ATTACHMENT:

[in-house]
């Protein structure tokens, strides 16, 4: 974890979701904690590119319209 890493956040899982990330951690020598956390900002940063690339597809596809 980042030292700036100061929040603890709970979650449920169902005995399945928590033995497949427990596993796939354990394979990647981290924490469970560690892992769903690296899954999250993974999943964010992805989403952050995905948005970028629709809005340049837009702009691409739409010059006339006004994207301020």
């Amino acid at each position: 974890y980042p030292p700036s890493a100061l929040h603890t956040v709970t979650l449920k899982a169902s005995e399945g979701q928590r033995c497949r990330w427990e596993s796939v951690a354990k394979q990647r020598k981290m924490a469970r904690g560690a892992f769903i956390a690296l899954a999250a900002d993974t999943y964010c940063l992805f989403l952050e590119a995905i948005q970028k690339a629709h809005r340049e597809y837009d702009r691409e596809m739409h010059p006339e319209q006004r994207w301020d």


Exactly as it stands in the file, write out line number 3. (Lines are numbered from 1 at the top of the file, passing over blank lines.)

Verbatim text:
């Amino acid at each position: 974890y980042p030292p700036s890493a100061l929040h603890t956040v709970t979650l449920k899982a169902s005995e399945g979701q928590r033995c497949r990330w427990e596993s796939v951690a354990k394979q990647r020598k981290m924490a469970r904690g560690a892992f769903i956390a690296l899954a999250a900002d993974t999943y964010c940063l992805f989403l952050e590119a995905i948005q970028k690339a629709h809005r340049e597809y837009d702009r691409e596809m739409h010059p006339e319209q006004r994207w301020d």